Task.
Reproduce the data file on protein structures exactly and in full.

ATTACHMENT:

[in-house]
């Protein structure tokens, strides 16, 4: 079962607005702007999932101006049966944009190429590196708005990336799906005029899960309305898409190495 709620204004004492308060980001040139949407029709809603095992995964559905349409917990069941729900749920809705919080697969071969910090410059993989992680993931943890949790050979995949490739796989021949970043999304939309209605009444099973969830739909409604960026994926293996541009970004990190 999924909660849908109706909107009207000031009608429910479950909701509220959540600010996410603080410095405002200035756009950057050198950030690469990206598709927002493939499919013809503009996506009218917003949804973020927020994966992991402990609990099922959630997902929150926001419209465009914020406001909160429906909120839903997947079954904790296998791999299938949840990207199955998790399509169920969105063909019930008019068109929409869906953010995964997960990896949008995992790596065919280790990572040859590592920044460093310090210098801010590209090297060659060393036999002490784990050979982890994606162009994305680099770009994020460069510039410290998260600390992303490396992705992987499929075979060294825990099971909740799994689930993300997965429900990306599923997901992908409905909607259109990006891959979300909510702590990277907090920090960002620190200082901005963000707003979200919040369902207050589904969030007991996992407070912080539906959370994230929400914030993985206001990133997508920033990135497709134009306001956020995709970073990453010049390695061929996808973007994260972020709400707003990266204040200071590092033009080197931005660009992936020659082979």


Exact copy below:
[in-house]
């Protein structure tokens, strides 16, 4: 079962607005702007999932101006049966944009190429590196708005990336799906005029899960309305898409190495 709620204004004492308060980001040139949407029709809603095992995964559905349409917990069941729900749920809705919080697969071969910090410059993989992680993931943890949790050979995949490739796989021949970043999304939309209605009444099973969830739909409604960026994926293996541009970004990190 999924909660849908109706909107009207000031009608429910479950909701509220959540600010996410603080410095405002200035756009950057050198950030690469990206598709927002493939499919013809503009996506009218917003949804973020927020994966992991402990609990099922959630997902929150926001419209465009914020406001909160429906909120839903997947079954904790296998791999299938949840990207199955998790399509169920969105063909019930008019068109929409869906953010995964997960990896949008995992790596065919280790990572040859590592920044460093310090210098801010590209090297060659060393036999002490784990050979982890994606162009994305680099770009994020460069510039410290998260600390992303490396992705992987499929075979060294825990099971909740799994689930993300997965429900990306599923997901992908409905909607259109990006891959979300909510702590990277907090920090960002620190200082901005963000707003979200919040369902207050589904969030007991996992407070912080539906959370994230929400914030993985206001990133997508920033990135497709134009306001956020995709970073990453010049390695061929996808973007994260972020709400707003990266204040200071590092033009080197931005660009992936020659082979």